They’re places without history, where apartments lay in wait for residents, factories for workers, hospitals for patients, and schools for the pitter–patter of anxious children. The Western media has named them “ghost cities,” painted them as a symbol of China’s avarice and an unfulfilled promise, but for Chicago-based photographer Kai Caemmerer, to call them dead and buried is missing the point; instead, these are China’s Unborn Cities, not on their last breath but on the very precipice of their first inhalation.
In order to accommodate the single largest urban migration in the modern era, China has over the last years erected cities small and large to accommodate the influx of rural villagers. While they’re being built, these areas remain largely empty, suspended in space and time until the anticipated flow of hundreds of millions of residents.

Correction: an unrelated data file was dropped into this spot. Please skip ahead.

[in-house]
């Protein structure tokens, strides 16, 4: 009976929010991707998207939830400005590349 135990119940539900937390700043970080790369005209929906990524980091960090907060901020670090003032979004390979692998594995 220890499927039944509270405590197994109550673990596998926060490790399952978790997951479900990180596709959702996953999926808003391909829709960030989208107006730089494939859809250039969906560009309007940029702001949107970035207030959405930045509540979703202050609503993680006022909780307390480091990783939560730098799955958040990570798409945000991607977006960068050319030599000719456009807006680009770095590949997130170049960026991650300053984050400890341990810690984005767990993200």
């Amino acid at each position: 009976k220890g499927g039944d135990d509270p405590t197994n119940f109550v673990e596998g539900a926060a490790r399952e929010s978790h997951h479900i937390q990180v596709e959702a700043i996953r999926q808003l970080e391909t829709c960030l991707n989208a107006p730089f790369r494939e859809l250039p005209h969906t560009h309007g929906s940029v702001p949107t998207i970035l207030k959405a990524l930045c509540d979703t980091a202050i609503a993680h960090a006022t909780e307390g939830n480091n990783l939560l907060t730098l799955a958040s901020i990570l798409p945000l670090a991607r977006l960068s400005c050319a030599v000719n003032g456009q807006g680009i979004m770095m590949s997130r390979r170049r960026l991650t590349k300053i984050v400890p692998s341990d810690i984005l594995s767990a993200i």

The nation has been accused of having eyes bigger than its stomach, of demolishing neighborhoods in hopes of accommodating more affluent, cosmopolitan citizens. In fact, suggests Caemmerer, China is doing something that in many ways might be incomprehensible for Western civilizations; instead of building around its people over a long period of time, it’s accelerating growth by mounting huge downtown centers before anyone sets foot inside.
Caemmerer’s shadowy, silent visions neither condemn nor deify China’s vacant cities. In fact, he’s hesitant to reveal exactly where they are—if you must know, his images were shot around the Kangbashi New Area, the Yujiapu Financial District, and the Meixi Lake development. Instead, he allows them to exist only as prophetic monuments, whereupon we can project either our fantasies or our fears. They are not in fact mausoleums but the reverse: places with a future but no past.
All images © Kai Caemmerer